If you’re like most Americans, you’ll be celebrating Thanksgiving with big dinner turkey and family gathering. And a day off from work. But it wasn’t always that way. And it may not be that way much longer. Here with what everyone should know about Thanksgiving is Shari O
We’ve all heard the story about how the Pilgrims came over on the Mayflower and celebrated the very first Thanksgiving with Native American Indians. But what do the elementary school history books leave out about that story?
THANKSGIVING TRADITION TRUTHS
There are actually many historical accounts of Thanksgiving celebrations which predate the Pilgrims and the American Indians. For example, Spanish explorers celebrated a giving of thanks for fruitful harvests and successful travels around the same time of you right here in Florida (St Augustine to be exact). Even those celebrations are predated by Egyptians, Greeks, and Romans who feasted in tribute to the gods after a good Harvest and the ancient Jews who celebrated the harvest festival of Sukkot. In fact, even native Americans celebrated in this way long before Europeans arrived on the shores. The idea that Thanksgiving was all about the friendship between the settlors and the natives is also not exactly accurate. Back then there were much more religious undertones. The feast was more about thanking God than just thanking friendly natives. And there are folks who take issue with the Pilgrim version, including some Native American Indians, who feel that portraying relations between the Pilgrims and American Indians as a big party is deceptive and not contextually accurate, as it ignores the historical bloody conflicts many Indians had with European settlers. Remember, Thanksgiving has not always been a national holiday, so there’s been plenty of room for reshaping the facts to fit what sounds best.
So at what point did Thanksgiving become an official holiday?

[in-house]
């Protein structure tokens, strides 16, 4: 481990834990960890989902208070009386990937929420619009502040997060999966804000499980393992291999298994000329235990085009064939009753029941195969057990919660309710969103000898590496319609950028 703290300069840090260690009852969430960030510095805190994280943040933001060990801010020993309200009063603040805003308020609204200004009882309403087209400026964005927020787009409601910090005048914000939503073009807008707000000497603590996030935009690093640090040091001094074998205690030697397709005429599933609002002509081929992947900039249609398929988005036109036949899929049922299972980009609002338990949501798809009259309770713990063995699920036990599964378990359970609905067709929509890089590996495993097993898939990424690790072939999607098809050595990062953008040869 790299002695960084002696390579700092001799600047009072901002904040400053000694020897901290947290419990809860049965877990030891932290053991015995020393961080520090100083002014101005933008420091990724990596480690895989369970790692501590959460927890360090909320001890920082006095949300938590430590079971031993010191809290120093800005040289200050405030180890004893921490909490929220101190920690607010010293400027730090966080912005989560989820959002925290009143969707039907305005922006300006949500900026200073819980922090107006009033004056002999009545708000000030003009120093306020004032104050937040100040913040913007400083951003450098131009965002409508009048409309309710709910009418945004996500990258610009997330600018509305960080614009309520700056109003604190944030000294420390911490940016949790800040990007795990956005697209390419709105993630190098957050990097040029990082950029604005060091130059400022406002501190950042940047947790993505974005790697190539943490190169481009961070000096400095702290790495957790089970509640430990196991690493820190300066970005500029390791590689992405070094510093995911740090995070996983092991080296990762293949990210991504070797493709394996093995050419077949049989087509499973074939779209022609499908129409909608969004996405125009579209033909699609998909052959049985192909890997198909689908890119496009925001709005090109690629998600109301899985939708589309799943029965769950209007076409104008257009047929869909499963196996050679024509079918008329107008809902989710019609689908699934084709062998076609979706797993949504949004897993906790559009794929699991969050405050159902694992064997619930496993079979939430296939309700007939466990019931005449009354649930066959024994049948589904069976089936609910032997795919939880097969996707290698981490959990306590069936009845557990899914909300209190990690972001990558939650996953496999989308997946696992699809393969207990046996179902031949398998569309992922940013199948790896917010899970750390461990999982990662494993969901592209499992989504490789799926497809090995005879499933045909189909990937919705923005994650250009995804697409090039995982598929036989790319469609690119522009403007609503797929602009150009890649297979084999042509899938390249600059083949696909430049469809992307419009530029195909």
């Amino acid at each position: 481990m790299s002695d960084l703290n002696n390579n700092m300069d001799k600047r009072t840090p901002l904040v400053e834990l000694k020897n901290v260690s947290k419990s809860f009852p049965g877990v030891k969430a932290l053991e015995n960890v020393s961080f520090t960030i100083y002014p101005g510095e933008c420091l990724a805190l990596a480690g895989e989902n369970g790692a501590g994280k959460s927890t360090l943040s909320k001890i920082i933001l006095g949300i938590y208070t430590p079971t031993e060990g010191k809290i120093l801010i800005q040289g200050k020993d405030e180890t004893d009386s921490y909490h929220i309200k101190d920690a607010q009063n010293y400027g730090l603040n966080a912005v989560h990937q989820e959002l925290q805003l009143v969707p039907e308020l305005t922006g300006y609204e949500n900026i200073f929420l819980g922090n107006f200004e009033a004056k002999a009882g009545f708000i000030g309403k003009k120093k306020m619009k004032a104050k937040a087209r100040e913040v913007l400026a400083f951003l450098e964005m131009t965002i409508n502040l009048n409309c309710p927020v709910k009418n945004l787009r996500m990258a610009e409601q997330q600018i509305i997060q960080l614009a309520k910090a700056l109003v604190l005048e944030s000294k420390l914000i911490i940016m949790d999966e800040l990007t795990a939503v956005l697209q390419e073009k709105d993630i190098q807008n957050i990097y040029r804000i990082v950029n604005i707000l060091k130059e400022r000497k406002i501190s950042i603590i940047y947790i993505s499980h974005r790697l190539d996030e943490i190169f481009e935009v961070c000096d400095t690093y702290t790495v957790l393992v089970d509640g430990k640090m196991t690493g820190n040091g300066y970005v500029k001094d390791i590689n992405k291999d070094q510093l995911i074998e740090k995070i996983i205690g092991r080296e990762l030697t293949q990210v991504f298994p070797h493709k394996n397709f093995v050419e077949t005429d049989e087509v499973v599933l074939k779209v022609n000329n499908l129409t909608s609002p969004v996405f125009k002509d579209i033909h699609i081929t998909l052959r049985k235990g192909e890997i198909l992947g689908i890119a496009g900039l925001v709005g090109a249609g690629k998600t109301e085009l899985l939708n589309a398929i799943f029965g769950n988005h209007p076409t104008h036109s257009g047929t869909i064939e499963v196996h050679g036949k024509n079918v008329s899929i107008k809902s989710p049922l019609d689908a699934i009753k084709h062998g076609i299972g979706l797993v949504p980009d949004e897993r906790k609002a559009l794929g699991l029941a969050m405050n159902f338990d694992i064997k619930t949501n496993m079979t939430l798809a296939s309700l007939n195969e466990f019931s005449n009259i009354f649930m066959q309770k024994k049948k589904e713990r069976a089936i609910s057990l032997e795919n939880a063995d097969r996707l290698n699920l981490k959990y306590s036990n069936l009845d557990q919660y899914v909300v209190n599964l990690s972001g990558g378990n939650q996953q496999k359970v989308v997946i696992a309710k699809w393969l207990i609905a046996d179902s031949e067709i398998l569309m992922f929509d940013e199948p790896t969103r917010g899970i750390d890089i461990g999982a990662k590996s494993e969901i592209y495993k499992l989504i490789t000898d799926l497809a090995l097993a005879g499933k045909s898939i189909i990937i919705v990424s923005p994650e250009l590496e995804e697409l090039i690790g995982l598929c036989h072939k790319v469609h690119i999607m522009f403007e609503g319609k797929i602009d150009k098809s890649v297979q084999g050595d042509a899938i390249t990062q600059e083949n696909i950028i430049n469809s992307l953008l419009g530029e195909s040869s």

MAKING IT OFFICIAL
- Presidential Pardon
President Abraham Lincoln is actually the one who declared Thanksgiving an official national holiday to help heal the wounds of our National after the civil war. Back then it was celebrated on the last day of each November. In 1939 Franklin Roosevelt moved it up a week in an effort to increase Depression era retail sales and folks who didn’t like that nick named it Franksgiving. So in 1941 he signed a bill officially making it the fourth Thursday in November. Since that’s when some of the other traditions, we often take for granted and assume have always been a part of the holiday, have evolved, such as Parades, beginning with Macy’s back in 1924 which today attracts as many as 3 million people along the 2.5 mile route. Around the 1950s the tradition of the president pardoning a turkey began. And volunteering has become a tradition for many. In the 1970s protests began emerging against the fact that Thanksgiving ignores the conflict and horrific treatment Native Indians had to face.
How else have modern time changed the holiday?
MORE RECENT TRADITIONS
- Black Friday
- Frozen Dinners
- Celebrate Earlier
Among the biggest recent changes is the advent of Black Friday and shopping mania. But another interesting angle is the way the holiday has changed us. For example we can thank Thanksgiving for frozen dinners. Back in 1953 Swanson overestimated frozen turkeys to the time of 26 tons. Their solution was to slice it up and create TV dinners. And more recently, folks a beginning to celebrate early. That’s because flight are a third less. Less traffic. Easier to get time off. 75% of retailer start marketing sooner compared to only 3 years ago. 16% say celebrating early. Another 13% say would.